“Yes, some might have used this opportunity to settle a personal vendetta. Someone, who had an issue with me at camp, once complained that I frequented the offices of the Indian soldiers regularly. I was fond of reading and the Pakistani officer I would register my requests to would direct me to the relevant department to select the books I wanted. I was questioned about it, I responded honestly. I always followed protocol and there were people who could vouch for me, so I didn’t get into any trouble.

“Throughout the time I was away as a prisoner of war, the Pakistani army paid my monthly salary to my family and took care of them. After returning to Pakistan, I got to go home for a month as a ‘vacation’ and was then commissioned the Karakoram highway near the China border. Life went back to normal once we came back to Pakistan.”

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Comments (67) Closed

sohail Dec 17, 2012 09:57am
I agree with you,my father is also a prisoner of war and he rarely if ever talks about his experience and that too very brief.
Jehanzeb Idrees Dec 17, 2012 05:59pm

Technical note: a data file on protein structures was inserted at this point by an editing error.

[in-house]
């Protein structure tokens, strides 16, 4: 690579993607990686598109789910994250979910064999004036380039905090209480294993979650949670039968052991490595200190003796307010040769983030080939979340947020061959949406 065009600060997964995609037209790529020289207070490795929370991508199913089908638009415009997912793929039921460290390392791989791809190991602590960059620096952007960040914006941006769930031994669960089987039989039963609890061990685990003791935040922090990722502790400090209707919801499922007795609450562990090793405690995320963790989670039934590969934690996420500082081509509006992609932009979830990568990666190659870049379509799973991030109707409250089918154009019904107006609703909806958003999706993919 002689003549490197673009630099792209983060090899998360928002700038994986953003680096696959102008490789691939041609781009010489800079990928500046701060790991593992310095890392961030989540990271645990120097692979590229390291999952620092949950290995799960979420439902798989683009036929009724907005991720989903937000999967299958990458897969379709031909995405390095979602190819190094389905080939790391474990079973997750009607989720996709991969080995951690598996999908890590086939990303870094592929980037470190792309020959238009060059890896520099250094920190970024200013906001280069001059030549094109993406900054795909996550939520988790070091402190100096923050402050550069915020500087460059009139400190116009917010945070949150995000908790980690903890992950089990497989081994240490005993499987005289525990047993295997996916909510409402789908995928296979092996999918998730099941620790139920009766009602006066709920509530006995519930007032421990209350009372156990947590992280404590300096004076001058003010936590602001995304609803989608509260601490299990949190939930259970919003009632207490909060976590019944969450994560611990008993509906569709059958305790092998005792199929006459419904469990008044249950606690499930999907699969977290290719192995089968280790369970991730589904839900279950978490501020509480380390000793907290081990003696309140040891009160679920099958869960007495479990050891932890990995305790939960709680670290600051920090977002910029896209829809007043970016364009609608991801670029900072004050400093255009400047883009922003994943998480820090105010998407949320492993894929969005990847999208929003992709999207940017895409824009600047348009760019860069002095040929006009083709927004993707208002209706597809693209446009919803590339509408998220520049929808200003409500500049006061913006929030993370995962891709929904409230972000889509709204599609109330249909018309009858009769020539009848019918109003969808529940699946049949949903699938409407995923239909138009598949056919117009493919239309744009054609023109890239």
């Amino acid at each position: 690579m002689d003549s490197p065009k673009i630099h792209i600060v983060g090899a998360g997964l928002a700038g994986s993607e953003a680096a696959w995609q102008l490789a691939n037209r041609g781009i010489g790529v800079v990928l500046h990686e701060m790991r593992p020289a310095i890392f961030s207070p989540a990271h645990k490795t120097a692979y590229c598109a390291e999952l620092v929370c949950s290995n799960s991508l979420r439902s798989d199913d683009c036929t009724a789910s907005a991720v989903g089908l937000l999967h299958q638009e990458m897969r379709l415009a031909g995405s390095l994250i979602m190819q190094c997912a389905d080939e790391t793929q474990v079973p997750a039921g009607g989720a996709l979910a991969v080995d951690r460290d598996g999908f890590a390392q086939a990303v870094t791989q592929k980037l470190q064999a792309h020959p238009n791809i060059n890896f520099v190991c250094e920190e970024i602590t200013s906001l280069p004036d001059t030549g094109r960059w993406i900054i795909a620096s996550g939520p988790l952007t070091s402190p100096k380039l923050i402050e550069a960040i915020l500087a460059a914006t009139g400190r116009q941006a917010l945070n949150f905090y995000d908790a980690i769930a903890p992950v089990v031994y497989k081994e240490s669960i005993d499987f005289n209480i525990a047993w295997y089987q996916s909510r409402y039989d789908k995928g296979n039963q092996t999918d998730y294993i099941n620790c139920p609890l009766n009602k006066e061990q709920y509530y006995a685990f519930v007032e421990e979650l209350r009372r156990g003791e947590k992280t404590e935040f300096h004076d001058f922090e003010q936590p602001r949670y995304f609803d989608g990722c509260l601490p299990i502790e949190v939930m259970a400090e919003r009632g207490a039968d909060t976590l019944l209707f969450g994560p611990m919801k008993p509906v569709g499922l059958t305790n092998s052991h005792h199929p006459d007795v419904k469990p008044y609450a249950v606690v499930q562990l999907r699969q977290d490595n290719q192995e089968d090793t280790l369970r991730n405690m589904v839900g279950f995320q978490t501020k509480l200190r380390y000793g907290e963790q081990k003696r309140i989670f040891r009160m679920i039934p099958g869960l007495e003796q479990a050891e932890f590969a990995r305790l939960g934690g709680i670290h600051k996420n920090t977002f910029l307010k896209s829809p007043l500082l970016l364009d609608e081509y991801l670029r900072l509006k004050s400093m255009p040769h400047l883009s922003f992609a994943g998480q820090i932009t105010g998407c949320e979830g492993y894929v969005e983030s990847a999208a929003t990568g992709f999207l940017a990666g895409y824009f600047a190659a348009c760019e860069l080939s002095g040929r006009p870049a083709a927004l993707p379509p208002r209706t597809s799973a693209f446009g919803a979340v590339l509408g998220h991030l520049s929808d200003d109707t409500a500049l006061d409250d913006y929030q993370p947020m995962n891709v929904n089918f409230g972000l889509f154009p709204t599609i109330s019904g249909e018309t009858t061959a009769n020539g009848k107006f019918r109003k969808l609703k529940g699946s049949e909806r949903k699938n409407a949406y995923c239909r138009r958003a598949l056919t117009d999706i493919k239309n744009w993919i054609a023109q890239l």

Incorrect Nafees sahab, aapne tau a'adaado shumaar ka pura 'murabba' hi bana daala. Mushtaq's figures are more realistic. A Division has 10,000 - 15,000 soldiers, however in East Pakistan, the Pakistani Divisions were on the lower end in personnel strength. 14 Division (led by Major General Qazi Abdul Majid) was permanently stationed in East Pakistan, but after suffering thousands of defections (Bengal Regiment and BR) and causalities in the civil-war, West Pakistan sent 2 additional Divisions 9th (led by Major General M.H. Ansari) and 16th (led by Major General Nazar Hussain Shah) in May 1971, which brought about the total regular Army strength from 32,000 to 35,000. Furthermore, two "ad hoc" Divisions 36th (led by Major General Jamshed) and 39th (led by Major General Rahim Khan) were raised, which were mostly comprised of para-military outfits. The two ad hoc Divisions didn't increase the number strength as you mistakenly put it. There was only one Pakistani Corps which was both under-manned and under-equipped (given the months of naval blockade and air superiority of Indian armed forces). And what were they up against? Three Indian Corps (II, IV and XXXIII) in addition to around 150,000 Mukti Bahini. Just look at the odds they were up against, with no supply lines and hollow-promises by allies despite being a member of SEATO and CENTO. No wonder, the end was inevitable. This is for Maheen Syed as well, I hope next time she won't solely rely on Wikipedia, where any tom, dick and harry can put up an article with his/her favourite references.